Then there was a surprise waiting for him in the control room: Miles Davis, one of his musical heroes, who had taken the extraordinary step of composing a new melody as a gift to Cannonball. That wasn’t going to be easy, because the tune, called “Nardis,” was anything but a standard workout on blues-based changes.Tags: Persuasive Essay On Smoking Should Be BannedEssay About Space ExplorationSample Of Business Plan PresentationHow To Write A Recommendation Letter For ApplicationSegmented EssaysEssay On Trade Union DeclineSchool Homework GamesDiana Hacker Sample Research PaperGood Intro Penalty EssayThesis Statement On Horror Movies
But things started going wrong even before Mitchell arrived at Reeves Sound Studios on East Forty-Fourth Street.
First, his luggage went astray en route from Florida.
For months, while his bandmates got thunderous ovations after solos, Evans got the silent treatment, which reinforced his self-doubt.
In his eagerness to be regarded as an equal, he accepted a first fix of heroin from Philly Joe, whom Evans respected more than any drummer on earth.
Pale, bespectacled, and soft-spoken, Bill Evans looked more like a graduate student of theology than a hard-swinging jazzman.
He was already working for Miles full-time on the night he recorded “Nardis” for Cannonball. “I heard him at Birdland—he can play his ass off.” Indeed, the first time Evans played a beginner’s intermission set at the Village Vanguard—Max Gordon’s basement club, the Parnassus of jazz—the pianist was astonished to look up and see the legendary trumpeter standing there, listening intently.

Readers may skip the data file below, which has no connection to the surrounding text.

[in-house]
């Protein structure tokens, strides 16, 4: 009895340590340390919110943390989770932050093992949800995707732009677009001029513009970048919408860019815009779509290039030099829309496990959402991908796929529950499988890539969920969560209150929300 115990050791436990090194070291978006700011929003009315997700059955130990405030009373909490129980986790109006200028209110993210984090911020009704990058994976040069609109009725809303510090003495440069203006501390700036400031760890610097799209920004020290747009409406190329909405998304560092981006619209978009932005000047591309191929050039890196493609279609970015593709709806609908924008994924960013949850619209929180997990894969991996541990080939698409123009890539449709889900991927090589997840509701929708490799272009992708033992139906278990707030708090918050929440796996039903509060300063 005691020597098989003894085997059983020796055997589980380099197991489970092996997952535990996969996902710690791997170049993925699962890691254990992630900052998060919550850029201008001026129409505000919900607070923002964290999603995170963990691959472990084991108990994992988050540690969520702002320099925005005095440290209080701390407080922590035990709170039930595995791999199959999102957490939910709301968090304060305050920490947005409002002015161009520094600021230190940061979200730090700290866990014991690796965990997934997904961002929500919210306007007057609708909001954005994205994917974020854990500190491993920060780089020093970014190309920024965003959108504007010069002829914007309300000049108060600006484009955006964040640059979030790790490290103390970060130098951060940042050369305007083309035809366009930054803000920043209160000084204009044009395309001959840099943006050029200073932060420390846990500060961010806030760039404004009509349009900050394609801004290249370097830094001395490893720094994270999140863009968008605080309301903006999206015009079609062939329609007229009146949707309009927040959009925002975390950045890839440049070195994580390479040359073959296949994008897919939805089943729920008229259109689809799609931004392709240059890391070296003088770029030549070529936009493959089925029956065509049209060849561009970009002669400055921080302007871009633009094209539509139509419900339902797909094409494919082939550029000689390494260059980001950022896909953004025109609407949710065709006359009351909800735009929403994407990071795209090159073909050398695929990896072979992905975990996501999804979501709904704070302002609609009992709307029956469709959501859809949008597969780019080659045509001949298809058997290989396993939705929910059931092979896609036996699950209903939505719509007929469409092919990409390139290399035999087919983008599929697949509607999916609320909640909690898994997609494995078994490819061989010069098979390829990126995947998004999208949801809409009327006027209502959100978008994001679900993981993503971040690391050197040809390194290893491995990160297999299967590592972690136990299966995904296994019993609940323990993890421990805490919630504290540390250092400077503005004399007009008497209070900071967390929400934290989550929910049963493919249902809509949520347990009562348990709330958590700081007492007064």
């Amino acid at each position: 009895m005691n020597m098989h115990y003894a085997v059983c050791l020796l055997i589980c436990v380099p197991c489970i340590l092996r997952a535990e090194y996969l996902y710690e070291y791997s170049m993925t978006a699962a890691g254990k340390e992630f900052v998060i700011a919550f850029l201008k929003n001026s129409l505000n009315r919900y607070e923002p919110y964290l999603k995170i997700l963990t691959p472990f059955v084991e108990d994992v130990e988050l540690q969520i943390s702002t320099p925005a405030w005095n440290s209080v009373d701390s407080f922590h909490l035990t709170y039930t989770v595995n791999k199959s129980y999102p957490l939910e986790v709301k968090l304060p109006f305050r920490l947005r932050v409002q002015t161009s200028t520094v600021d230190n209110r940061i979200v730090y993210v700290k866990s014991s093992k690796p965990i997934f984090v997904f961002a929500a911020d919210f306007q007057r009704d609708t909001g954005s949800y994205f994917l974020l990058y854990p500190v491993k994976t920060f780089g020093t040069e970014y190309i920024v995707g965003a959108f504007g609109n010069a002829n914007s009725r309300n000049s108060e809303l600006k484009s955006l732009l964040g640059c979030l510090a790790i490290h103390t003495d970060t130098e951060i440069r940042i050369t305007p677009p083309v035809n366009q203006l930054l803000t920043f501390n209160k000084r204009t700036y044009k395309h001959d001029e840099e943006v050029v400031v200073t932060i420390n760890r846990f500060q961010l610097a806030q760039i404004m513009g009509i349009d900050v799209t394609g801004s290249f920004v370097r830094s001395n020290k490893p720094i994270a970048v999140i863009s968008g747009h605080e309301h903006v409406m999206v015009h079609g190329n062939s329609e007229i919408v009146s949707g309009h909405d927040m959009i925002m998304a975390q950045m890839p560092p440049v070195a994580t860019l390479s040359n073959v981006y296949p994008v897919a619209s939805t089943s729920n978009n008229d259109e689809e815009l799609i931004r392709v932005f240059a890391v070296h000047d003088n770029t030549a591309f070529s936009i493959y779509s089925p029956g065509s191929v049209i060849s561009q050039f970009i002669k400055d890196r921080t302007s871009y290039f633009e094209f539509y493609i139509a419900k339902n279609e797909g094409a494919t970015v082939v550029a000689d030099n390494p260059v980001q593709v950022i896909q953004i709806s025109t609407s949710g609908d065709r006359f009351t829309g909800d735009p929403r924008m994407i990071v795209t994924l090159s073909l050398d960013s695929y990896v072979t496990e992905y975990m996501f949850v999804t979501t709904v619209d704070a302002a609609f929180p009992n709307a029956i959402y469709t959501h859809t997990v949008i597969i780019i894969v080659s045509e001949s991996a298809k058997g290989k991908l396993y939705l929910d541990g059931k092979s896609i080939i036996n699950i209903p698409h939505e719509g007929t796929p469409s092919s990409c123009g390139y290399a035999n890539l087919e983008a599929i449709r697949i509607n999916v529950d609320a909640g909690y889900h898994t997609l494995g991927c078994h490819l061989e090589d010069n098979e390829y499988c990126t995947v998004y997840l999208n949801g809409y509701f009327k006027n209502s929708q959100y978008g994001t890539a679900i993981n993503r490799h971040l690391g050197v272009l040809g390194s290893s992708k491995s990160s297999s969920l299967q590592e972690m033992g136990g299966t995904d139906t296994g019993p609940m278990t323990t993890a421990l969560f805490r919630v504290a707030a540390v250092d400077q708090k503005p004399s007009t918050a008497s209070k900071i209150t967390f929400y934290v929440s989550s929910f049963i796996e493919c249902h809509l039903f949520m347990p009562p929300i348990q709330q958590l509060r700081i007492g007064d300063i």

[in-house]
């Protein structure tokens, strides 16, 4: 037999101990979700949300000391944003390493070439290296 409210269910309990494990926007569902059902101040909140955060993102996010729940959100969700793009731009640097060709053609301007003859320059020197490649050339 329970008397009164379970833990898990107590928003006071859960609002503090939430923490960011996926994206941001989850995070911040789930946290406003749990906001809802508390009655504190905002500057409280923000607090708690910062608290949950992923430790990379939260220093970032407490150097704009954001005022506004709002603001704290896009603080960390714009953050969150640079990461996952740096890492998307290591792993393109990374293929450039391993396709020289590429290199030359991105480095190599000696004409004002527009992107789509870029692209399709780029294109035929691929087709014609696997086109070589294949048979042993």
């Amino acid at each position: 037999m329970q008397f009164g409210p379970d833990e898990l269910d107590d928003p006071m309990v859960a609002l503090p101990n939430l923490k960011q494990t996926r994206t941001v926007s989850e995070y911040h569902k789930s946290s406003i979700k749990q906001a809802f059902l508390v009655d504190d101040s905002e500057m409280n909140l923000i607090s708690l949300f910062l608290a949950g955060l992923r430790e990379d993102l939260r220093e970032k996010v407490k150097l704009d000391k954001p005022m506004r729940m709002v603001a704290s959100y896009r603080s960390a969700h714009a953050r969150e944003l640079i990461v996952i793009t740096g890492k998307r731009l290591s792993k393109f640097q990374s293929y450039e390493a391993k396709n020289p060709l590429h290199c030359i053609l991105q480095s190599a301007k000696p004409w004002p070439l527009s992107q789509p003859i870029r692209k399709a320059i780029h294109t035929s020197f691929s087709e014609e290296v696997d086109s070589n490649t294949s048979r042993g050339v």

The producer of the session, legendary Riverside Records founder Orrin Keepnews, ended up scrapping the night’s performances entirely. After capturing tight renditions of “Blue Funk” and “Minority,” the quintet took two more passes through “Nardis,” yielding a master take for release, plus a credible alternate.
But the arrangement still sounded stiff, and the horns had a pinched, sour tone.
He had been recommended for the job by George Russell, an avant-garde composer whose book of music theory, The Lydian Chromatic Concept of Tonal Organization, was a decisive influence on Miles’s modal conceptions of jazz in the late 1950s. After being invited to sit in with Miles’s sextet at a bar called the Colony Club in Bedford-Stuyvesant, Brooklyn, Evans got the gig, though he was in for several more rounds of hazing before being allowed to play alongside Cannonball Adderley, John Coltrane, Paul Chambers, Philly Joe Jones, and Miles himself, all at the peak of their powers. Miles would counter Evans’s musical suggestions by saying, “Man, cool it.
When Russell first mentioned Evans’s name, Miles asked, “Is he white? At one point, Miles, in his inimitably raspy voice, told the wan young pianist that to prove his devotion to the music, he would have to “fuck” his bandmates, “because we all brothers and shit.” Evans wandered off for fifteen minutes to entertain the possibility, before telling Miles that while he wanted to make everyone happy, he just couldn’t do it. We don’t want no white opinions.” At the same time, the trumpeter became the young pianist’s staunchest advocate, saying that he “played the piano the way it should be played,” and comparing his supremely expressive touch on the keys to “sparkling water cascading down from some clear waterfall.” He would sometimes call Evans and ask him to just set the handset down and leave the line open while Evans played piano at home.